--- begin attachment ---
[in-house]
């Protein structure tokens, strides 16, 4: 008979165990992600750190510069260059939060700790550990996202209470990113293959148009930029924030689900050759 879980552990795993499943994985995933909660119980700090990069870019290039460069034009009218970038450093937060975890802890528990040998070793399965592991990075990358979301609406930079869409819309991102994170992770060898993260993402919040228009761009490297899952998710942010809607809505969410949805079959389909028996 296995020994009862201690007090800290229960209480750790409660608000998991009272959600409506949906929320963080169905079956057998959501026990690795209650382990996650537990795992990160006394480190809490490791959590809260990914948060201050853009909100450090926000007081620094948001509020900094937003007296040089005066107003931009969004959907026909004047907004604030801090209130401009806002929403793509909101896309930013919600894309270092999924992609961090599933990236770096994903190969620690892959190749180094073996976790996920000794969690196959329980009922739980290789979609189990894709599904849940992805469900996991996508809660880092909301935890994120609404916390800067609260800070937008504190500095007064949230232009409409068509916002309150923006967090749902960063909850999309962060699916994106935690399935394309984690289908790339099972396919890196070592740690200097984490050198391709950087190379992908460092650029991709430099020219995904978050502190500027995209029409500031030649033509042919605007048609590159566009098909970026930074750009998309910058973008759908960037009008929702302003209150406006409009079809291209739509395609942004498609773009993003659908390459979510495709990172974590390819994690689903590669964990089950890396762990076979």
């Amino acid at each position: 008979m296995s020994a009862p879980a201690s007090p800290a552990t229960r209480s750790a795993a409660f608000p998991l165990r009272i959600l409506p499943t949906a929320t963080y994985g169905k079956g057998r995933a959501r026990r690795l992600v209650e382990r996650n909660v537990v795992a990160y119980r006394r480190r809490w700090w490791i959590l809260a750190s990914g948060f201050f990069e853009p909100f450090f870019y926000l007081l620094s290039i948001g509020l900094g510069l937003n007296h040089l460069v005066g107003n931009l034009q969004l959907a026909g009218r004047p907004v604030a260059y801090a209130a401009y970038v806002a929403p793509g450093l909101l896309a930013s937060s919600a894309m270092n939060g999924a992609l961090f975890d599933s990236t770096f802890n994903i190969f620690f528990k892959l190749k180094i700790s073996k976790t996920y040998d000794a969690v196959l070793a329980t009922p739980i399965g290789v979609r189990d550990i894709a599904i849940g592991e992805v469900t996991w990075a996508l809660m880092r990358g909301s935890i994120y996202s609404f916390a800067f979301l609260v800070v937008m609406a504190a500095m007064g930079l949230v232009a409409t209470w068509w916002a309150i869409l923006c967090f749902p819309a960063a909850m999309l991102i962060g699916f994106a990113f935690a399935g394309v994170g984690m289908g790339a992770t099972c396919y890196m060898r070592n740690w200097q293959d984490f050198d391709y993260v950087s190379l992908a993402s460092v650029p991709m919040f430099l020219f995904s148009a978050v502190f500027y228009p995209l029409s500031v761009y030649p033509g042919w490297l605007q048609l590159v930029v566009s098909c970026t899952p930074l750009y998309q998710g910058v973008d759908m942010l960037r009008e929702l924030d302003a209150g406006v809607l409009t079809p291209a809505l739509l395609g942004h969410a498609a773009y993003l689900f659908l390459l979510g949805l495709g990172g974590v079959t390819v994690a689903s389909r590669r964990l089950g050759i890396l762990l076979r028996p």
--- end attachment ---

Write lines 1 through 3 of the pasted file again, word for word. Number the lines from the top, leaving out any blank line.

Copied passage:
[in-house]
């Protein structure tokens, strides 16, 4: 008979165990992600750190510069260059939060700790550990996202209470990113293959148009930029924030689900050759 879980552990795993499943994985995933909660119980700090990069870019290039460069034009009218970038450093937060975890802890528990040998070793399965592991990075990358979301609406930079869409819309991102994170992770060898993260993402919040228009761009490297899952998710942010809607809505969410949805079959389909028996 296995020994009862201690007090800290229960209480750790409660608000998991009272959600409506949906929320963080169905079956057998959501026990690795209650382990996650537990795992990160006394480190809490490791959590809260990914948060201050853009909100450090926000007081620094948001509020900094937003007296040089005066107003931009969004959907026909004047907004604030801090209130401009806002929403793509909101896309930013919600894309270092999924992609961090599933990236770096994903190969620690892959190749180094073996976790996920000794969690196959329980009922739980290789979609189990894709599904849940992805469900996991996508809660880092909301935890994120609404916390800067609260800070937008504190500095007064949230232009409409068509916002309150923006967090749902960063909850999309962060699916994106935690399935394309984690289908790339099972396919890196070592740690200097984490050198391709950087190379992908460092650029991709430099020219995904978050502190500027995209029409500031030649033509042919605007048609590159566009098909970026930074750009998309910058973008759908960037009008929702302003209150406006409009079809291209739509395609942004498609773009993003659908390459979510495709990172974590390819994690689903590669964990089950890396762990076979």
């Amino acid at each position: 008979m296995s020994a009862p879980a201690s007090p800290a552990t229960r209480s750790a795993a409660f608000p998991l165990r009272i959600l409506p499943t949906a929320t963080y994985g169905k079956g057998r995933a959501r026990r690795l992600v209650e382990r996650n909660v537990v795992a990160y119980r006394r480190r809490w700090w490791i959590l809260a750190s990914g948060f201050f990069e853009p909100f450090f870019y926000l007081l620094s290039i948001g509020l900094g510069l937003n007296h040089l460069v005066g107003n931009l034009q969004l959907a026909g009218r004047p907004v604030a260059y801090a209130a401009y970038v806002a929403p793509g450093l909101l896309a930013s937060s919600a894309m270092n939060g999924a992609l961090f975890d599933s990236t770096f802890n994903i190969f620690f528990k892959l190749k180094i700790s073996k976790t996920y040998d000794a969690v196959l070793a329980t009922p739980i399965g290789v979609r189990d550990i894709a599904i849940g592991e992805v469900t996991w990075a996508l809660m880092r990358g909301s935890i994120y996202s609404f916390a800067f979301l609260v800070v937008m609406a504190a500095m007064g930079l949230v232009a409409t209470w068509w916002a309150i869409l923006c967090f749902p819309a960063a909850m999309l991102i962060g699916f994106a990113f935690a399935g394309v994170g984690m289908g790339a992770t099972c396919y890196m060898r070592n740690w200097q293959d984490f050198d391709y993260v950087s190379l992908a993402s460092v650029p991709m919040f430099l020219f995904s148009a978050v502190f500027y228009p995209l029409s500031v761009y030649p033509g042919w490297l605007q048609l590159v930029v566009s098909c970026t899952p930074l750009y998309q998710g910058v973008d759908m942010l960037r009008e929702l924030d302003a209150g406006v809607l409009t079809p291209a809505l739509l395609g942004h969410a498609a773009y993003l689900f659908l390459l979510g949805l495709g990172g974590v079959t390819v994690a689903s389909r590669r964990l089950g050759i890396l762990l076979r028996p």